Djibouti is one of the smallest countries in the world, located in the northeastern part of Africa by the Gulf of Aden, and shares a border with Ethiopia, Eritrea, and Somalia. Djibouti is a study in extreme contrasts; from rugged desert terrain to scattered plateaus and highlands. The stark beauty of the arid landscape is balanced by a coastal area with a unique ecosystem and a profusion of marine life, resulting from the mix of the Red Sea and the Indian Ocean. As a result of this rich marine life the country is well known for its amazing scuba diving, fishing, and water activities. There are many adventure options in Djibouti including hiking and windsurfing, but if relaxation and rejuvenation is what you seek, then the pale sand beach in the Gulf of Tadjoura is a good place to start.
Djibouti's population is separated in mainly two different groups: Afars in the north and the Somali-speaking Issas in the south. The population of Djibouti is estimated to be around 650,000 people.
About two thirds of Djibouti people live in the city. Those who do not live in Djibouti city tend to be nomadic and are occupied as herders of livestock. Djiboutians are warm, friendly and very hospitable, especially if you venture out into the countryside. It is not unusual if you are asked to stay for an evening meal if you visit a Djiboutian in the evening.
Djibouti has a semiarid climate that is hot and dry. It is extremely arid between June and August when the dusty Khamsin wind blows from the desert. Between October and April it is slightly cooler with occasional light rain; however, there is generally less than six inches of rainfall annually.
A stretch of mountains divides the country into two geographical regions of coastal plain and plateaus. The lowest point in the country is Lac Assal, 108 feet below sea level, and the highest peak is Moussa Ali (6,653 feet). Djibouti has no forestland and only a small percentage of the country is green meadow.
Djibouti has a rich oral history that predates the advent of the European settlers who colonized the country. The Issas and the Afars who were nomadic herders populated this area. In the early nineteenth century, France decided to establish its colonial foothold in the area and the place was later named French Somaliland.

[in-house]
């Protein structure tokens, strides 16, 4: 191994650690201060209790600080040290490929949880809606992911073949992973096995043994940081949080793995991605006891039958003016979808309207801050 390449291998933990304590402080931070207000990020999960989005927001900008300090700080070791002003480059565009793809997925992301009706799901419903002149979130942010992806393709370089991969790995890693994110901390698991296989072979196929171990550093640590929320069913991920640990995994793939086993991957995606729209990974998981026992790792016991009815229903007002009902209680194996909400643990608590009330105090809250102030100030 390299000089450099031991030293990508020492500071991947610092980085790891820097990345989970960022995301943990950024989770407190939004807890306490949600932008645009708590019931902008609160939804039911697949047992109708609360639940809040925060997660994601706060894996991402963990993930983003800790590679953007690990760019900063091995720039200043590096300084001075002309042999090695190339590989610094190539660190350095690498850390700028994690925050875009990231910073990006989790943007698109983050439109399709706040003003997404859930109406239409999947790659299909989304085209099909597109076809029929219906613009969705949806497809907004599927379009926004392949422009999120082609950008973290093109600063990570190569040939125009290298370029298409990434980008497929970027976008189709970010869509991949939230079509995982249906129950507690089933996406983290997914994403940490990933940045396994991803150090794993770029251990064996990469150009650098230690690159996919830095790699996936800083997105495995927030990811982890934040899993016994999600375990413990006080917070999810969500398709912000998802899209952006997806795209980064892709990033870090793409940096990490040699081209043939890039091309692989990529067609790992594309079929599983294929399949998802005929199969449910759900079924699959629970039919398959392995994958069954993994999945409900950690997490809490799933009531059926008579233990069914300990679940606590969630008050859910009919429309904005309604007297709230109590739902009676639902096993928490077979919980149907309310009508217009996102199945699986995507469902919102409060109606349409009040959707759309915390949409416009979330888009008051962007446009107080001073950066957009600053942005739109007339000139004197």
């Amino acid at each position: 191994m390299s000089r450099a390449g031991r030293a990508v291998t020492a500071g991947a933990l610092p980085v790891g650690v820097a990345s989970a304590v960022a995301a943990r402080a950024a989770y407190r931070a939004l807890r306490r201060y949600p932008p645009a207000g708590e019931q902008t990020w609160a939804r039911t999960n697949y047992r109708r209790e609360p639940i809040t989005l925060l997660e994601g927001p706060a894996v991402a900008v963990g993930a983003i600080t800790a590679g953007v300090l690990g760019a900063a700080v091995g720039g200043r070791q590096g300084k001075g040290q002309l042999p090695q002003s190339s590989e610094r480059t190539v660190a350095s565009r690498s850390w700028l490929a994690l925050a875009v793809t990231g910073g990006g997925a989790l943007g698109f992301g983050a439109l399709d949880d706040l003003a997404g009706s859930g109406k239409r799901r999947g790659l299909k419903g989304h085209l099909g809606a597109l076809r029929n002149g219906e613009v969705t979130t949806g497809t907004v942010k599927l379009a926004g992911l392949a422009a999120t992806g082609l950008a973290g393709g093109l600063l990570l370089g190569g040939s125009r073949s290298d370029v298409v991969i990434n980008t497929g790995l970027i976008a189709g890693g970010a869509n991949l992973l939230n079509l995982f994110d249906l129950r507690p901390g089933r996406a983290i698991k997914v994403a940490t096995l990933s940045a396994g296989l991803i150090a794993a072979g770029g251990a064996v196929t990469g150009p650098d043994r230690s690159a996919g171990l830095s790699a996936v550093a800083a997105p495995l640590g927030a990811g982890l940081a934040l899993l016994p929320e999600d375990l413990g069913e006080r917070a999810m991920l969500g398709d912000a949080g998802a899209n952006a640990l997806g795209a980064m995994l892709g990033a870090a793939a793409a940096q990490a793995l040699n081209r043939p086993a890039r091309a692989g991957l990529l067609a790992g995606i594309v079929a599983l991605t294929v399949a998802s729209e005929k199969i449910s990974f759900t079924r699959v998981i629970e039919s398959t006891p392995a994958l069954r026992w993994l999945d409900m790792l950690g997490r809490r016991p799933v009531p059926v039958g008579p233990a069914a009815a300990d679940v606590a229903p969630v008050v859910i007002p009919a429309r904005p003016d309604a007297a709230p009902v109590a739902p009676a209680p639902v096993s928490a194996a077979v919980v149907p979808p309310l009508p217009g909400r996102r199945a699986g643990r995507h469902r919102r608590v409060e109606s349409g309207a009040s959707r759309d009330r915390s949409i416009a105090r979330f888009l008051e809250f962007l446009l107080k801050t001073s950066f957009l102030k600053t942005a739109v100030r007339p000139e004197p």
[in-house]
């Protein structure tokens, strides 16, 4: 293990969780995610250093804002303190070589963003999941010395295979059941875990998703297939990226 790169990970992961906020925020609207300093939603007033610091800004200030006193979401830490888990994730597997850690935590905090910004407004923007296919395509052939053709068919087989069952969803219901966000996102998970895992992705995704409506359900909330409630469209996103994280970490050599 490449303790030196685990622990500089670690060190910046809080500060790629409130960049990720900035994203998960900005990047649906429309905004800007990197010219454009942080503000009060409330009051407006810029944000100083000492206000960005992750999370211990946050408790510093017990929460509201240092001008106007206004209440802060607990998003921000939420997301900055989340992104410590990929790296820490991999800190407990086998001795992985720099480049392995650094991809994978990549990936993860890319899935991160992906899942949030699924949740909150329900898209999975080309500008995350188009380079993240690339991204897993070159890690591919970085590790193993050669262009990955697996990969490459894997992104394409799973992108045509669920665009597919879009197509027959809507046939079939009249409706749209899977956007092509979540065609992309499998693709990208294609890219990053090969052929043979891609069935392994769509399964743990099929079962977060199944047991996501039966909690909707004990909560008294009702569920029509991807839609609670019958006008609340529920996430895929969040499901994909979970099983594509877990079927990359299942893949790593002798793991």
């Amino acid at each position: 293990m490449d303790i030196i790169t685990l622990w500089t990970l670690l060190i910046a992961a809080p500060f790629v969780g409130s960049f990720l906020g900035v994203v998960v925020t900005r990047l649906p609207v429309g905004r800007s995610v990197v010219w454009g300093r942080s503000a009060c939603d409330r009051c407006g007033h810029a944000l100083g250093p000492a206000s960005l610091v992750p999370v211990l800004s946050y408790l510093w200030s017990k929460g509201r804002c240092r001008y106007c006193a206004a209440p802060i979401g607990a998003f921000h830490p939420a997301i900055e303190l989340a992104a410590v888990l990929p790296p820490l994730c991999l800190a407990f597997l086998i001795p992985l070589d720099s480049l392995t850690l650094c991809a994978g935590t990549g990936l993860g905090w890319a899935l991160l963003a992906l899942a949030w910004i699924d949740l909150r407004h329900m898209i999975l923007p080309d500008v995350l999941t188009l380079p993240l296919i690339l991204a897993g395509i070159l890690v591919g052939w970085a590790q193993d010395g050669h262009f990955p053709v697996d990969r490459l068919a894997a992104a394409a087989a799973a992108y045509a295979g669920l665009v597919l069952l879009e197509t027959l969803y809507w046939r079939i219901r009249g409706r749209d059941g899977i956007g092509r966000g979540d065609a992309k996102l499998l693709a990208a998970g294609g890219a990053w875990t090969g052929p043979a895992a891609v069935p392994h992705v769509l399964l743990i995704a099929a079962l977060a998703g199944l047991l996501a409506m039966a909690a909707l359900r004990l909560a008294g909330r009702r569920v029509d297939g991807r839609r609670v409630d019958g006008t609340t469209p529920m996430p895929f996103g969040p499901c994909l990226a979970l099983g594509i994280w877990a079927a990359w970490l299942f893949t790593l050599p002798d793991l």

The name was later changed to reflect the interests of both major tribal groups and became known as the Territory of the Afars and the Issas. Finally, in 1975, the French began to accommodate increasingly strident demands for independence. Independence was officially established on 27 June 1977, when the country became the Republic of Djibouti. Djibouti may be small, but through its history of political and tribal tensions, it has learned the art of compromise and it is a sterling example to its neighbors in Eastern Africa.
Djibouti is divided into one city and five regions, so there are a wide variety of things to see and do, especially if you are a nature lover. In Djibouti city there are a number of places for sightseeing and shopping, including the Central Market, Aquarium Tropical de Djibouti, Khor Ambado Beach, and the soft sandy beaches are ideal for picnics and snorkeling.
Another must-see is Lake Abbe, one of a chain of six connected lakes in Africa. Lake Abbe is well known for its high limestone chimneys. The sunrise is glorious there and the local pink flamingos are a point of interest for those interested in the breathtaking local fauna.
Lake Assal, which is surrounded by mountains, offers a panoramic view and a great place to swim and bird watch.
In the Tadjoura region, the Gulf of Tadjoura is a point of interest, especially if you come between February and April to see the whale sharks.
Djibouti is known for its low crime rate and considered safe in the evenings. There are many elegantly decorated bars in Djibouti where you can go to experience some good music and a relaxing time. Some bars feature live, traditional music. If bars are not your style and you want something more upbeat, there are also several nightclubs in Djibouti. If you are more interested in culture, there are dramatic performances in the capital, where Djiboutians showcase their acting and singing talents. Additionally, for nature lovers, the lunar landscape is hauntingly beautiful in Djibouti at certain times of the year.
Islamic beliefs are deeply rooted in Afar and Somali society and daily life is oriented to the Islamic cycle of religious rituals and holidays. Other religions represented are Christianity and Bahai. The only Djibouti Holiday that falls in the category of a non-Muslim holiday is Christmas, which is celebrated with great ceremony.
Djibouti's official language is French, used in education and administration. However the main indigenous languages are Afar and Issa-Somali, both of which belong to the Cushitic language group.
Djibouti serves up mouth-watering delicious foods some of which are endemic to the country. They cater to the international palate by serving some staples such as burgers and fries, but if you want to taste the traditional fare you can have those dishes too.
The local food of Djibouti is highly influenced by the French and Arab culinary art forms so you can expect some new and inventive combinations. Asian cuisine is also found in some restaurants, along with simple fast foods in certain restaurants. Common foods in the country include fresh seafood, lentils, and meat.
A classic Djibouti dish is Soupe Djiboutienne, also known as Fah-Fah. It is a rich dish with meat and vegetables. Another classic is Yetakelt Wet, which is a spicy mixed vegetable stew. Berbere Sauce, Nitter Kebbeh and Banana Fritters are other dishes you may want to try.